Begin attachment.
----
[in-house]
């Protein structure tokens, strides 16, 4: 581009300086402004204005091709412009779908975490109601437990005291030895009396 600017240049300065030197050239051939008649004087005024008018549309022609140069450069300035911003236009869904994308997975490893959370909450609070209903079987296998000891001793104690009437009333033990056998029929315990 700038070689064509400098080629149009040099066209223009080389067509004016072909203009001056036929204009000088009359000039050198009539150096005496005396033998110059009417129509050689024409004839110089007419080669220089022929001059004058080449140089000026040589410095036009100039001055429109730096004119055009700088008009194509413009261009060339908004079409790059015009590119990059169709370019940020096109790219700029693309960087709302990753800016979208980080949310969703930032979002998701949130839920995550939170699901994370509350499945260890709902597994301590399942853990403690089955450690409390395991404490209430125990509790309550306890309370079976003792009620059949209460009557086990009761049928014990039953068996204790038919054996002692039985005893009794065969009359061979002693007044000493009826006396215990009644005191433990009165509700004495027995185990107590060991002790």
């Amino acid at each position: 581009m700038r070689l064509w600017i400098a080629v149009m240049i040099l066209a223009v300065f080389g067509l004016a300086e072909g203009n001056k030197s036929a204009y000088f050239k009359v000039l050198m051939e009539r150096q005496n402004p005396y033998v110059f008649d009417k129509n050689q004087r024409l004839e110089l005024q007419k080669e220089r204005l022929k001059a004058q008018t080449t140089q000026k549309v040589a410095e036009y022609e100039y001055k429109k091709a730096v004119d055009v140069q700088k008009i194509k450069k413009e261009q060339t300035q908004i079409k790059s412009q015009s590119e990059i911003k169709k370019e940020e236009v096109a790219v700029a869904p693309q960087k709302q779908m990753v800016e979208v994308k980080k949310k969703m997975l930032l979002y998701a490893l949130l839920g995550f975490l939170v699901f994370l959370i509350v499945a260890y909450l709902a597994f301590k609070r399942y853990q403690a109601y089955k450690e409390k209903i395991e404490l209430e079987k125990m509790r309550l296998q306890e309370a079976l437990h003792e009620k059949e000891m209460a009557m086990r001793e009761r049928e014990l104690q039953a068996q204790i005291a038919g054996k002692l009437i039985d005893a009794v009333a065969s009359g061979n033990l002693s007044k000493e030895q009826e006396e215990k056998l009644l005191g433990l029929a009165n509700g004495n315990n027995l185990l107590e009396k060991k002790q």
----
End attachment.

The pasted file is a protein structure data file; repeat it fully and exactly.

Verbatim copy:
[in-house]
């Protein structure tokens, strides 16, 4: 581009300086402004204005091709412009779908975490109601437990005291030895009396 600017240049300065030197050239051939008649004087005024008018549309022609140069450069300035911003236009869904994308997975490893959370909450609070209903079987296998000891001793104690009437009333033990056998029929315990 700038070689064509400098080629149009040099066209223009080389067509004016072909203009001056036929204009000088009359000039050198009539150096005496005396033998110059009417129509050689024409004839110089007419080669220089022929001059004058080449140089000026040589410095036009100039001055429109730096004119055009700088008009194509413009261009060339908004079409790059015009590119990059169709370019940020096109790219700029693309960087709302990753800016979208980080949310969703930032979002998701949130839920995550939170699901994370509350499945260890709902597994301590399942853990403690089955450690409390395991404490209430125990509790309550306890309370079976003792009620059949209460009557086990009761049928014990039953068996204790038919054996002692039985005893009794065969009359061979002693007044000493009826006396215990009644005191433990009165509700004495027995185990107590060991002790």
């Amino acid at each position: 581009m700038r070689l064509w600017i400098a080629v149009m240049i040099l066209a223009v300065f080389g067509l004016a300086e072909g203009n001056k030197s036929a204009y000088f050239k009359v000039l050198m051939e009539r150096q005496n402004p005396y033998v110059f008649d009417k129509n050689q004087r024409l004839e110089l005024q007419k080669e220089r204005l022929k001059a004058q008018t080449t140089q000026k549309v040589a410095e036009y022609e100039y001055k429109k091709a730096v004119d055009v140069q700088k008009i194509k450069k413009e261009q060339t300035q908004i079409k790059s412009q015009s590119e990059i911003k169709k370019e940020e236009v096109a790219v700029a869904p693309q960087k709302q779908m990753v800016e979208v994308k980080k949310k969703m997975l930032l979002y998701a490893l949130l839920g995550f975490l939170v699901f994370l959370i509350v499945a260890y909450l709902a597994f301590k609070r399942y853990q403690a109601y089955k450690e409390k209903i395991e404490l209430e079987k125990m509790r309550l296998q306890e309370a079976l437990h003792e009620k059949e000891m209460a009557m086990r001793e009761r049928e014990l104690q039953a068996q204790i005291a038919g054996k002692l009437i039985d005893a009794v009333a065969s009359g061979n033990l002693s007044k000493e030895q009826e006396e215990k056998l009644l005191g433990l029929a009165n509700g004495n315990n027995l185990l107590e009396k060991k002790q």